How to Design an Adventure (Outline)
John Sasso 10/28/02
Imagine a couple of scenes from your favorite fantasy TV show, movie, or book. Make sure that there is ample activity for characters in those scenes. Base your adventure around these scenes.
Design the adventure so that these scenes will happen. At several places the players may choose what to do, how to do it, but those decisions do not matter. For example, the characters are travelling. No matter where they go, on the third day they will see a castle that leads to the scene that you want to do. Do not feel that you have to steer the characters to the castle.
Tell the players what their character motivations are, and then negotiate specifics. For example, everyone will be working in the town library. The player for Bob the Barbarian says that he would never take such a job. Come up with a fun reason to explain how Bob came to take this job, which he really does no like doing.
Give players something to ponder. Players like to feel clever and creative. Do not require them to figure out a puzzle to go from A to B. Their creativity should add color to the adventure, not lead to frustration when
they can't figure it out.
Give the characters (not players!) something to argue about. This could be how to proceed to reach a goal, who gets the special treasure, or who has to risk his or her life.
Keep the adventure very simple. A couple of well perpared scenes with a little filler in between will be fine for a couple of hours of adventuring. Leisurly is better than jam packed.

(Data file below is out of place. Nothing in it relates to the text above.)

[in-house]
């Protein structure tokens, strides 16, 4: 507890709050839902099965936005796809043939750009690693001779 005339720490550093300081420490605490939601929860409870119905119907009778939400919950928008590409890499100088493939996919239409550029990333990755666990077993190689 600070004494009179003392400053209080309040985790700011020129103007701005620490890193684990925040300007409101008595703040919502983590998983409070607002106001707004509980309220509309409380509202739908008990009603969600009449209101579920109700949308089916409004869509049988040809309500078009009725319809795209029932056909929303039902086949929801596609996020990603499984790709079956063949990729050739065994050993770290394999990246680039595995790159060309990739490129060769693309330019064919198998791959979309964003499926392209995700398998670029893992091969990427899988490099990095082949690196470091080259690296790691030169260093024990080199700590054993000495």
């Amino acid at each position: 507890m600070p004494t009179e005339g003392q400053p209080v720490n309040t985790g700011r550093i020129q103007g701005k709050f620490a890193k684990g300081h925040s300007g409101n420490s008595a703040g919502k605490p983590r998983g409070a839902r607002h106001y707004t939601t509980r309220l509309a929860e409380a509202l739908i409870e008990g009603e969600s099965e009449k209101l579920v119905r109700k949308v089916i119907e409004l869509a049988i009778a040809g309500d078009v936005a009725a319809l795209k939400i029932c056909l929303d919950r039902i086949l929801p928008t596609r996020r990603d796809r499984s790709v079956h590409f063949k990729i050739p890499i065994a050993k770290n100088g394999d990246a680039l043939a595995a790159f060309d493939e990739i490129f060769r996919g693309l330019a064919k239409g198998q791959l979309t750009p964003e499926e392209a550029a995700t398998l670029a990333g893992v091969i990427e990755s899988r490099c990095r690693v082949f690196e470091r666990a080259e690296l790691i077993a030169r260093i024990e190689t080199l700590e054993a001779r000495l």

Get all required statistics, encounters, tables, names down on paper. Others can be made up on the fly. Invite the players to come up with the name of the town that the characters are entering, or the name of the inn keeper they are talking to.
Do not expect the players to do exactly what you want them to. Keep in mind that they may view their character motivations above the success of any adventure.
Fun for the players is more important than success for the characters.
The characters are more important than anything in the world. Do not make the characters minor pawns in a great world event. It makes then feel small and insignificant. To a character, what to eat for lunch is usually more important than who is sitting on the throne.
Give the characters moral quandries. This will help flesh out the personalities of the characters. Disuade thoughtless violent acts with a moment to think about the repercussions of that act.
When you need to make a rules decision, wing it. Do not fret about specific rules during the game. Do not let the players argue about your decisions. Tell them there are forces at work that are mysterious. Between sessions check out the rules and make a decision as to how to handle it next time.
Keep the players focused on the adventure. When random conversations break out, give the players a couple of minutes, maybe call a break, and then get everyone back into the adventure.
Make the players talk in the voices of their characters.